Why? It is partly his chaotic style, his casual association with the truth and his jokey bumptiousness. But it is more than that. After all, no-one could have been in any doubt about Boris Johnson’s dodgy integrity. He was sacked from the Daily Telegraph for lying and again from a junior ministerial post for being fast and loose with the actualite. He is essentially a showman – a gifted journalist with a witty turn of phrase. He was never a details man.

After the meticulous drudge Theresa May, Tories had had enough of micro-managers. They wanted someone with Churchillian flair. What they didn’t want, and what came as a genuine shock, was to discover that not only is he not Winston Churchill, Boris Johnson isn’t really a Tory. They were just about prepared to accept the increased role of the state during the pandemic, but what Tories cannot thole is what they regard as Johnson’s addiction to public spending.

This Tory PM has raised taxes to their highest level since the 1950s. He is spending over 40 per cent of all public service spending on the NHS, which most Tories believe is a financial black hole. Businesses have been hit by a double whammy. He’s ramped up corporation tax to 25%, reneging on promises by previous Tory Chancellors to cut business taxes. The increase in employers’ National Insurance in the Budget hit many businesses hard just they were having to increase wages because of the

post-Brexit labour shortage.

This was why Johnson’s Peppa Pig speech to CBI bosses last month was such a disaster. When he wasn’t actually losing his place, the PM recycled his COP26 lecture about climate change with added waffle and jokes. Business leaders accept that net zero is a good thing, but suspect they’ll be paying for it. They believe that public spending on the NHS is only possible because they generate the wealth and taxes that finance it. Hostility to taxation is so ingrained in Tory thinking that it is almost an article of faith.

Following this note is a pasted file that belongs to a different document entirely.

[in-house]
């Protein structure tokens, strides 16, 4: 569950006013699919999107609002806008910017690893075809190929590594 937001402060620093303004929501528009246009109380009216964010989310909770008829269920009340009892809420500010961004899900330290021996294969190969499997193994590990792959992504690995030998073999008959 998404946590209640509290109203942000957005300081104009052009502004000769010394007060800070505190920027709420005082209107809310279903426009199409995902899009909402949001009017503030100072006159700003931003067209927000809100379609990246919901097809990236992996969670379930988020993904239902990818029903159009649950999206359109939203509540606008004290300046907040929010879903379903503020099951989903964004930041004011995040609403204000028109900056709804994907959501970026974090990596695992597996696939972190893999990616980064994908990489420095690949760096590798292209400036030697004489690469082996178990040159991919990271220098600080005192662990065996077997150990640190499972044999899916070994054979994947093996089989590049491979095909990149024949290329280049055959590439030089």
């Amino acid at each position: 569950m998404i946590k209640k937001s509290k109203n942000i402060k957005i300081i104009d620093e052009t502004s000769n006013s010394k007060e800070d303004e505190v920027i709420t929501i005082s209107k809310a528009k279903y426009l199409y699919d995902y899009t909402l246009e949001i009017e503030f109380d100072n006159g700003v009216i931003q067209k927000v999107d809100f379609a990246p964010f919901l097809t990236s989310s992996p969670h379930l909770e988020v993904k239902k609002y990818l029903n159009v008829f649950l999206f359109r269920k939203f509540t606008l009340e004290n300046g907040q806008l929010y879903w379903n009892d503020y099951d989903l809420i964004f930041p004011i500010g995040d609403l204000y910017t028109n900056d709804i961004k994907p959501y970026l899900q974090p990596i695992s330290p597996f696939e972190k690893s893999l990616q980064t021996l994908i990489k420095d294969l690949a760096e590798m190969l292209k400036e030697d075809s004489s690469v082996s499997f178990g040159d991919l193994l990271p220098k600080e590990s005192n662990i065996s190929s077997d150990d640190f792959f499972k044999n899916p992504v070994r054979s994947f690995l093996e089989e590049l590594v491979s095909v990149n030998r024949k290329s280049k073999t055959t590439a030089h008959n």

There is a mirror image here of what happened to Labour after Jeremy Corbyn took over as leader in 2015. Many Labour MPs were simply embarrassed by him and loathed his leftist cliches. The Shadow Cabinet staged a mass resignation – called the “chicken coup”. It failed because there was no credible successor to Corbyn, and because he had strong backing from a well-organised left.

Johnson will also survive pro tem because there is again no credible successor, despite premature talk of Rishi Sunak and Liz Truss being “on manoevres”.

But he doesn’t have much grass-roots support – at least not any more. The joke has turned sour. Tory leaders are supposed to be sober, responsible men of substance and vision. People vote for them because they are good at managing the economy and don’t rack up unpayable public debts.

Right now, public debt is higher than it has ever been at nearly 100% of GDP. In 2007, under Labour’s Gordon Brown, it was 36%. Economic growth, following an initial spurt after lockdown, has ground almost to a halt. The latest semi-lockdown over Omicron has been the final straw for many Tories, who think it will wreck the recovery altogether.

Many Conservative MPs regard vaccine passports as totalitarian invasion of personal liberty. Why, they say, did we vote for Brexit only to get a European-style big state with even more regulation and higher taxes? Nor do they fully share the PM’s green agenda, which they think is naïve.

Boris Johnson is now finding himself in a culture war with his own party. There can be only one winner.